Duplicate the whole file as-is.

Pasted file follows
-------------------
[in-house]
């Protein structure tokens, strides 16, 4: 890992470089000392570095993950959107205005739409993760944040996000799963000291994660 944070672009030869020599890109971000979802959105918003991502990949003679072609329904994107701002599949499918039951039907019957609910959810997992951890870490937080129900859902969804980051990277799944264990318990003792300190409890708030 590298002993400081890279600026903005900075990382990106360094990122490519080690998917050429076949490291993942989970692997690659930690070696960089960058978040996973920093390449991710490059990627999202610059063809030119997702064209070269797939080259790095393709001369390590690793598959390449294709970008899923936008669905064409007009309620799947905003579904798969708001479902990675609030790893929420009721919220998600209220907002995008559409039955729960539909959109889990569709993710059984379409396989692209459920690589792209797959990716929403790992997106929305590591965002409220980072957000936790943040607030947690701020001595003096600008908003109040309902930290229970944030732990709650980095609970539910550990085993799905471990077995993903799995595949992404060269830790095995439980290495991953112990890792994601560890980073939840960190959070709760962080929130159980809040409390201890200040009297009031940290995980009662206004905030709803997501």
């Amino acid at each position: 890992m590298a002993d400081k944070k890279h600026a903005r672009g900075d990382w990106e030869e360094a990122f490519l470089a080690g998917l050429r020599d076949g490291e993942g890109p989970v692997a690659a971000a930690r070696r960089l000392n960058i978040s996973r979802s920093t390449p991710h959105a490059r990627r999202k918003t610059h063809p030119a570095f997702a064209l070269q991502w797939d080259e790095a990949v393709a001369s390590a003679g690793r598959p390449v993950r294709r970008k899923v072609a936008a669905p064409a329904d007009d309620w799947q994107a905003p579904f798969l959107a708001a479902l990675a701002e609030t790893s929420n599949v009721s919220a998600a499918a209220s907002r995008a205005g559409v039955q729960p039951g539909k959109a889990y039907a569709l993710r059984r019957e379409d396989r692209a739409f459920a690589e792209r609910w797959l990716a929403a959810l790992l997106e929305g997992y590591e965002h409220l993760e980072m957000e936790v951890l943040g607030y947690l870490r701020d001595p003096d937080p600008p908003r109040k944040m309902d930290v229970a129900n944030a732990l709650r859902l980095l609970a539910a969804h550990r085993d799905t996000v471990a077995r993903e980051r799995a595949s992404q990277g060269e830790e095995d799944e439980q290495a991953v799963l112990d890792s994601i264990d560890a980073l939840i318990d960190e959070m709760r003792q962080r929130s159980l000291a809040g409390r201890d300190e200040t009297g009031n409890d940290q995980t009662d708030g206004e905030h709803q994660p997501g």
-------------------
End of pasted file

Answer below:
[in-house]
């Protein structure tokens, strides 16, 4: 890992470089000392570095993950959107205005739409993760944040996000799963000291994660 944070672009030869020599890109971000979802959105918003991502990949003679072609329904994107701002599949499918039951039907019957609910959810997992951890870490937080129900859902969804980051990277799944264990318990003792300190409890708030 590298002993400081890279600026903005900075990382990106360094990122490519080690998917050429076949490291993942989970692997690659930690070696960089960058978040996973920093390449991710490059990627999202610059063809030119997702064209070269797939080259790095393709001369390590690793598959390449294709970008899923936008669905064409007009309620799947905003579904798969708001479902990675609030790893929420009721919220998600209220907002995008559409039955729960539909959109889990569709993710059984379409396989692209459920690589792209797959990716929403790992997106929305590591965002409220980072957000936790943040607030947690701020001595003096600008908003109040309902930290229970944030732990709650980095609970539910550990085993799905471990077995993903799995595949992404060269830790095995439980290495991953112990890792994601560890980073939840960190959070709760962080929130159980809040409390201890200040009297009031940290995980009662206004905030709803997501």
């Amino acid at each position: 890992m590298a002993d400081k944070k890279h600026a903005r672009g900075d990382w990106e030869e360094a990122f490519l470089a080690g998917l050429r020599d076949g490291e993942g890109p989970v692997a690659a971000a930690r070696r960089l000392n960058i978040s996973r979802s920093t390449p991710h959105a490059r990627r999202k918003t610059h063809p030119a570095f997702a064209l070269q991502w797939d080259e790095a990949v393709a001369s390590a003679g690793r598959p390449v993950r294709r970008k899923v072609a936008a669905p064409a329904d007009d309620w799947q994107a905003p579904f798969l959107a708001a479902l990675a701002e609030t790893s929420n599949v009721s919220a998600a499918a209220s907002r995008a205005g559409v039955q729960p039951g539909k959109a889990y039907a569709l993710r059984r019957e379409d396989r692209a739409f459920a690589e792209r609910w797959l990716a929403a959810l790992l997106e929305g997992y590591e965002h409220l993760e980072m957000e936790v951890l943040g607030y947690l870490r701020d001595p003096d937080p600008p908003r109040k944040m309902d930290v229970a129900n944030a732990l709650r859902l980095l609970a539910a969804h550990r085993d799905t996000v471990a077995r993903e980051r799995a595949s992404q990277g060269e830790e095995d799944e439980q290495a991953v799963l112990d890792s994601i264990d560890a980073l939840i318990d960190e959070m709760r003792q962080r929130s159980l000291a809040g409390r201890d300190e200040t009297g009031n409890d940290q995980t009662d708030g206004e905030h709803q994660p997501g």